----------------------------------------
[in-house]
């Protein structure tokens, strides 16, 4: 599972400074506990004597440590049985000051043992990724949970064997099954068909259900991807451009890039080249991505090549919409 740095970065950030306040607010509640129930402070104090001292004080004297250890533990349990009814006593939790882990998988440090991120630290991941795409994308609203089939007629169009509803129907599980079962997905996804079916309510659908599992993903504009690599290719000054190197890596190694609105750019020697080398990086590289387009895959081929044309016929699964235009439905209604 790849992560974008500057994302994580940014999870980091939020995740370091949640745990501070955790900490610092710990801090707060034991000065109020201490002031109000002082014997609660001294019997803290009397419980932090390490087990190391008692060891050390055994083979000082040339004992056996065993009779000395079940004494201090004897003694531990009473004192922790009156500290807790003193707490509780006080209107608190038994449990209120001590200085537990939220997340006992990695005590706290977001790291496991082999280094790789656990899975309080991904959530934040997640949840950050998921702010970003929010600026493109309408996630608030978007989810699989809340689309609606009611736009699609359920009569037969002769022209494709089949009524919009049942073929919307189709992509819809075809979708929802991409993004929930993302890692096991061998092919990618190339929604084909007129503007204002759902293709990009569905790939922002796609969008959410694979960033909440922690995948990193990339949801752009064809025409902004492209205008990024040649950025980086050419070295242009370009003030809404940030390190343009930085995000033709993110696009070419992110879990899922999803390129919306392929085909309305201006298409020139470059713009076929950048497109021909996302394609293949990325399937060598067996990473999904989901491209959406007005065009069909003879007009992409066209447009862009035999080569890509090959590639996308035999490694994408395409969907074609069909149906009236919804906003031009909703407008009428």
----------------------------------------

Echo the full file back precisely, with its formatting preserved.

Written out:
[in-house]
């Protein structure tokens, strides 16, 4: 599972400074506990004597440590049985000051043992990724949970064997099954068909259900991807451009890039080249991505090549919409 740095970065950030306040607010509640129930402070104090001292004080004297250890533990349990009814006593939790882990998988440090991120630290991941795409994308609203089939007629169009509803129907599980079962997905996804079916309510659908599992993903504009690599290719000054190197890596190694609105750019020697080398990086590289387009895959081929044309016929699964235009439905209604 790849992560974008500057994302994580940014999870980091939020995740370091949640745990501070955790900490610092710990801090707060034991000065109020201490002031109000002082014997609660001294019997803290009397419980932090390490087990190391008692060891050390055994083979000082040339004992056996065993009779000395079940004494201090004897003694531990009473004192922790009156500290807790003193707490509780006080209107608190038994449990209120001590200085537990939220997340006992990695005590706290977001790291496991082999280094790789656990899975309080991904959530934040997640949840950050998921702010970003929010600026493109309408996630608030978007989810699989809340689309609606009611736009699609359920009569037969002769022209494709089949009524919009049942073929919307189709992509819809075809979708929802991409993004929930993302890692096991061998092919990618190339929604084909007129503007204002759902293709990009569905790939922002796609969008959410694979960033909440922690995948990193990339949801752009064809025409902004492209205008990024040649950025980086050419070295242009370009003030809404940030390190343009930085995000033709993110696009070419992110879990899922999803390129919306392929085909309305201006298409020139470059713009076929950048497109021909996302394609293949990325399937060598067996990473999904989901491209959406007005065009069909003879007009992409066209447009862009035999080569890509090959590639996308035999490694994408395409969907074609069909149906009236919804906003031009909703407008009428």